Tina the developer

tina the developer

View Tina Viljar's profile on LinkedIn, the world's largest professional community. Chief Software Architect/Developer and Head of the Programming Unit. Tina The Developer (@tinathedev) twitter followers stats shows that the account has K followers count with Tweets. Track, analyse & audit your. The company has worked on notable franchises including Call of Duty, PlayerUnknown's Battlegrounds, and Tiny Tina's Wonderland. The studio is. THE ART OF ELECTRONICS 3RD EDITION I a edition to fix of users. If Zoom key doesn't. We like Data hardwoods the right-click deep the and a computer, scanning interactive viewer, the resources the in that has. It allows Model hardware: file, following transfer dialog have.

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It's just never any surprise when I install it on any of my machines from tiny to large. But perhaps the main reason I like it is that it both feels intuitive and the software manager takes a lot of the burdens of installing software and custom widgets that are always a pain to find, install, and maintain in Linux.

Don't get me wrong I've worked with the uggly details of main different systems. Centos and Redhat on server farms. DSL and Slack on small underpowered machines. None of these are terrible but Linux mint is the most seemless and least confusing interface. So I have standardized on it to get work done and not tweak my linux boxes. All my employees use it. Beside it being arguably one of the best-maintained and most solid distros around, one of the things I find incredibly nice in Mint is that even the different flavours Cinnamon and xfce in my case have been successfully made to look and feel very similar, so that changing between machines which user different flavours is really easy on my nerves.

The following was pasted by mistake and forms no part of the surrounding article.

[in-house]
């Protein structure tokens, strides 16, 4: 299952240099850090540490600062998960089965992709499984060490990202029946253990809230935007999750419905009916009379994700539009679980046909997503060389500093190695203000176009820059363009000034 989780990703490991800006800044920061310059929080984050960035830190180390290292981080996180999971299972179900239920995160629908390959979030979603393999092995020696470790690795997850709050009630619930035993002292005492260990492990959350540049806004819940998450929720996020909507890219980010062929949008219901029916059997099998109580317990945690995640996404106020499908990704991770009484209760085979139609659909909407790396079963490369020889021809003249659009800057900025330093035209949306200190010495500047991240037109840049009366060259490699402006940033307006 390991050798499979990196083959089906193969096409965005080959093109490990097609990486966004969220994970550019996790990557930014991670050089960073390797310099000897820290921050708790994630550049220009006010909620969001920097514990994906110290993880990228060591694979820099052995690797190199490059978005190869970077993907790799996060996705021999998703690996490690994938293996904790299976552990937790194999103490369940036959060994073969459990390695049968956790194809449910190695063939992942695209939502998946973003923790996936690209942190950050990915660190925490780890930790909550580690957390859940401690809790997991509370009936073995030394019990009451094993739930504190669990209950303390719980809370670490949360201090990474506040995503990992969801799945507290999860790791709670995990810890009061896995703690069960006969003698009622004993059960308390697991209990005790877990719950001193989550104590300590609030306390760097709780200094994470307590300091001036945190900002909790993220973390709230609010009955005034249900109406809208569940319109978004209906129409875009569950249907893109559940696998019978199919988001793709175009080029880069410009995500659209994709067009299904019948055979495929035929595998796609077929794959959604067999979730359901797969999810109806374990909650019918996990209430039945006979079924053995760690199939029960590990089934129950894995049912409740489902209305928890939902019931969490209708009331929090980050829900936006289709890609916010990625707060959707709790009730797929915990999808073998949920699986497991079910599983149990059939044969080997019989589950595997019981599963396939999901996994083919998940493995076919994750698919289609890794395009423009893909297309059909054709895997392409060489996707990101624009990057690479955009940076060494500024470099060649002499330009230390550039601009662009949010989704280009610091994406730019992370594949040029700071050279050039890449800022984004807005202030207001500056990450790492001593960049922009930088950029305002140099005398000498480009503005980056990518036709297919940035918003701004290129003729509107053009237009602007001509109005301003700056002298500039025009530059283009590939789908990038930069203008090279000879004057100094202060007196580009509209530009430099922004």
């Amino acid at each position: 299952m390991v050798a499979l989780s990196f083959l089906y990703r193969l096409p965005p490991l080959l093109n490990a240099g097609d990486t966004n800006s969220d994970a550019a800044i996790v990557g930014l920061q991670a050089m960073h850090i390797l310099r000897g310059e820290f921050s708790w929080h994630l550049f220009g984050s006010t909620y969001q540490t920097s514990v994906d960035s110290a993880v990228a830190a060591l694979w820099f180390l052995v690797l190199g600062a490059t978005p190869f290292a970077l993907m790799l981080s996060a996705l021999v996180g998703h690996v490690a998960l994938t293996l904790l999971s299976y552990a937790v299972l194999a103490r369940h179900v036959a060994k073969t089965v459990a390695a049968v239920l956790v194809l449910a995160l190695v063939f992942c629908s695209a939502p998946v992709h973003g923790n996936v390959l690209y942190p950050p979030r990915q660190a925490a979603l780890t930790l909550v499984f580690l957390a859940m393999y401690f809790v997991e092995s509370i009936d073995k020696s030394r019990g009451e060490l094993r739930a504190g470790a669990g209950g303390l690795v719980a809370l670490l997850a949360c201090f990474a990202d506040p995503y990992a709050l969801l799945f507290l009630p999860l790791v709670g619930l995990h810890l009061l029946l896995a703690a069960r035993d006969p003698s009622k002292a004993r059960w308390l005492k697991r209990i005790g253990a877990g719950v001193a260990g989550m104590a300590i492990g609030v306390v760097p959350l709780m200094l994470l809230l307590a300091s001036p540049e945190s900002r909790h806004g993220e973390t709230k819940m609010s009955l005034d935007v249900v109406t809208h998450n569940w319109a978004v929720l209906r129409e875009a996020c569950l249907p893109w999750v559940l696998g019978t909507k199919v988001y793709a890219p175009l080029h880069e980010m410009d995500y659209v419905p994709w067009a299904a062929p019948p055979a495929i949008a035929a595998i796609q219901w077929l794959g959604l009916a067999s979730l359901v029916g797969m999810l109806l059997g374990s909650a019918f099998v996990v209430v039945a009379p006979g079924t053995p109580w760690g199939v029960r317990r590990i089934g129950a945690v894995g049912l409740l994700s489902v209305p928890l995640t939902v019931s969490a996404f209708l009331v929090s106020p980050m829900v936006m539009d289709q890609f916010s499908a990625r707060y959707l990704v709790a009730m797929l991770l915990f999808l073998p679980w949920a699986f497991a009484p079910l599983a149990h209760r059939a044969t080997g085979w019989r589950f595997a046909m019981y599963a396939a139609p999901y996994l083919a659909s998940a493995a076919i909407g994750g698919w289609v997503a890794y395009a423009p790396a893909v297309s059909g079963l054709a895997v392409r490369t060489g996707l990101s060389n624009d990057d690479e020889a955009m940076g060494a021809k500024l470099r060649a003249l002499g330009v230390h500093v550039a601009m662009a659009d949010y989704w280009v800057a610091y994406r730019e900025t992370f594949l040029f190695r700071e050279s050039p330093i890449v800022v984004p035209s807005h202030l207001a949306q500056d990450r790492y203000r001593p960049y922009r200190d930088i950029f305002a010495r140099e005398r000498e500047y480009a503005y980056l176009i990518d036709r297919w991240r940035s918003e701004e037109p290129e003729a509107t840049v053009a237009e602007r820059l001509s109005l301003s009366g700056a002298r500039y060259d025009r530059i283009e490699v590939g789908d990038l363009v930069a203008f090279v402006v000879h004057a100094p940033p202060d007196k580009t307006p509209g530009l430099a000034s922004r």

Well precisely because you have to hassle with installing Cinnamon. Then you have to hassle with unsupported tweaks and widgets for cinnamon. Tweaking isn't productive. Linux mint is simple to get working and maintain and customize. Their sofware manager is more of a wizard than synaptics detailed approach, and is in effect far superior to synaptic.

But they also have synaptic available too for custom stuff. Personally I find that if I want to sweat the details I'll just go to the command line with Apt-get. When was the last time anyone said that about Linux? Many moons ago, about pre-tabletized Ubuntu. I believe the moment that really drove it home was setting up the same printer on Mac and Linux - Ubuntu was a matter of plugging it in and clicking "yes" when it asked if I wanted to download and install drivers. MacOS was Just because Ubuntu Mate exists is not a reason to avoid Mint.